I doubt that many of you will be traveling to and fishing the Smokies to fish this month although I
hope you do. The first part of February are probably the coldest times of the year and you will
have to pick out the better days to expect much success fishing the freestone streams. By the
end of February, everyone will be doing their best to force the bugs to hatch and the trout to
respond even though they will probably have to wait a few more days to see any surface action.
That considered, I thought I would write about some fishing trips we have made to various other
destinations. Don't expect these articles to win any awards, just tell you about
Fly Fishing the North Fork River, Missouri
The North Fork River is actually the North Fork of the White River. This is a
freestone stream but it is aided greatly by two named springs, the Rainbow Springs
and North Fork Springs, along with a lot of other ones. Rainbow Springs is huge.
Most of the stream consist of pocket water. There is a 12 mile trophy trout section
where as you must release trout under 18 inches. Access is very limited.
The best way to fish this stream would be from a small boat such as a canoe or
pontoon drift boat. There are only a couple of places that provide public access
(with the exception of Blair Bridge) or at least that I know about. This stream is in
remote country. There are two float areas or at least that is what is most convenient.
Angie and I have only been there on one occasion and that was a few years ago.
We we arrived, we were the only humans there. We fished the stream at both
access points and never saw another angler even though we were there in May. At
the first access we fished, the stream looks more like a spring creek that it does a
This stream is know for its big brown trout and I don't doubt that plenty of them
exist. We did not fish the river long or hard enough to verify it, however. We did
catch a half dozen trout in just over a half day of fishing. Our largest fish was a 14
inch brown trout. The rainbows and brown trout are wild except that brown trout are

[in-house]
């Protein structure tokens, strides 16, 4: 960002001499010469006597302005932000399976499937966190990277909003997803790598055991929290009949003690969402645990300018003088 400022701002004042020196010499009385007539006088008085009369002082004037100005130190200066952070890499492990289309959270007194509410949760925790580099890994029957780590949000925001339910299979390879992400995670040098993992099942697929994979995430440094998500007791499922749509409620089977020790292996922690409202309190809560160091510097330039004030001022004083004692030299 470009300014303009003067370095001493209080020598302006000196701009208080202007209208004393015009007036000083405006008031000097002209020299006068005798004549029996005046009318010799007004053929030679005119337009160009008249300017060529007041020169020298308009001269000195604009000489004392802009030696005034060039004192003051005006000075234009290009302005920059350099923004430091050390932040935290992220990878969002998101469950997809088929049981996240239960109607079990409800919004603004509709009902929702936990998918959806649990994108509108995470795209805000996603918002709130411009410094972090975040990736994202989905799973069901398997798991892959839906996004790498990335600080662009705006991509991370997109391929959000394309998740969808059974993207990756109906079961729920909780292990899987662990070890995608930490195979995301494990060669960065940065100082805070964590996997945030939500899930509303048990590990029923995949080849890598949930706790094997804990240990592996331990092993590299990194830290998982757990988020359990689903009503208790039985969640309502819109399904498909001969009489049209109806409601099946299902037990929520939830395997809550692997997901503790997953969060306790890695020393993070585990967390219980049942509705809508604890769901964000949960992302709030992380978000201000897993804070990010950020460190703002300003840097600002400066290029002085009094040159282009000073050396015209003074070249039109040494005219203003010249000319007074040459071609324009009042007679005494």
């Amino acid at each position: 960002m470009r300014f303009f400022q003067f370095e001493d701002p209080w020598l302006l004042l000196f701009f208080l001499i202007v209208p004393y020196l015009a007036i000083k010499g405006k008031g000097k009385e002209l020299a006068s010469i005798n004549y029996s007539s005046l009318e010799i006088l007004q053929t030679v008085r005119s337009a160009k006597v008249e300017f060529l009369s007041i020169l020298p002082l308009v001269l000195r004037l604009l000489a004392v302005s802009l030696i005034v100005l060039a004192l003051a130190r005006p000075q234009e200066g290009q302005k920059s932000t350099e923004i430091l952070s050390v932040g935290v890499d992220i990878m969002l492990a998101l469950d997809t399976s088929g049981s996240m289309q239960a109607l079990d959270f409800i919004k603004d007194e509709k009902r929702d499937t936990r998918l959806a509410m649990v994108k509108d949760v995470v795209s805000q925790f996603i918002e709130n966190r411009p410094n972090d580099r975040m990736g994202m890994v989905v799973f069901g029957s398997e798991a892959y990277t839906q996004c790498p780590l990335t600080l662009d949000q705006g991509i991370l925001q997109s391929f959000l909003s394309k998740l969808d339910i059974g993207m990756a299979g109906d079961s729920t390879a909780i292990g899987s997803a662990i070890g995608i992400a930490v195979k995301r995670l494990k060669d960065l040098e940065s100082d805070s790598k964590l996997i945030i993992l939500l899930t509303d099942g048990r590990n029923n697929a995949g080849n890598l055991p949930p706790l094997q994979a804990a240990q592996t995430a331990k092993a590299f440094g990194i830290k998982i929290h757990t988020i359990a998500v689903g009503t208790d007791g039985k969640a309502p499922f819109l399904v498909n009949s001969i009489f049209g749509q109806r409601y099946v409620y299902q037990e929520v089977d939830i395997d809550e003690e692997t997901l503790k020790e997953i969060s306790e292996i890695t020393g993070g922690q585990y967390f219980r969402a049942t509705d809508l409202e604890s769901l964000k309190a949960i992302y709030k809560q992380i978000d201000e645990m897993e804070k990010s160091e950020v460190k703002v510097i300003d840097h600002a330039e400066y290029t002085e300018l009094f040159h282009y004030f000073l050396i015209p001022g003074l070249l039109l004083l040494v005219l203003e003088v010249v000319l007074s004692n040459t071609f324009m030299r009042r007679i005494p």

stocked in the lower sections of the river.
Although the stream is not noted for its hatches, we found three mayflies,and two or
three different species of caddisflies hatching when we were there. We caught 4 of
the 6 trout on nymphs and two on the dry fly. Trout were rising everywhere around
us but they were difficult to catch. The water was extremely clear, smooth flowing
and it was difficult to wade close enough to them without spooking them. We would
try for a while and then change back to a nymph and catch a fish. There were a
huge number of dragon and damselflies around the banks. I spent more time
making video of them than I did fishing. Angie caught all the trout.
This is an absolutely beautiful river. It flows through the Mark Twain national forest.
Quite frankly, when we went there I was expecting very little. I just couldn't imagine a
trout stream is the relatively flat Missouri country side. I knew there were spring
there but I didn't realize they were as large as they are. I'm not certain the river is
classified correctly. I agree with Mike Lawson, Henry's Fork Outfitter and author of
"Spring Creeks", when he contends that there is no way (my interpretation of what
he said) to classify some streams as a spring creek, tailwater or freestone stream.
There are many streams that are a combination of two or three of those labels. In
the case of the Henry's Fork of the Snake River, it is a combination of all three but
mostly springs and tailwaters.
If this river wasn't location out in the country away from any highly populated areas
or if there were lots of facilities nearby, I would imagine it would stay crowded. It
does have a lot of visitors during the summer but they consist more of canoe
enthusiasts than anglers. I was very much impressed with the river and plan on
going back and spending some time there.
Copyright 2009 James Marsh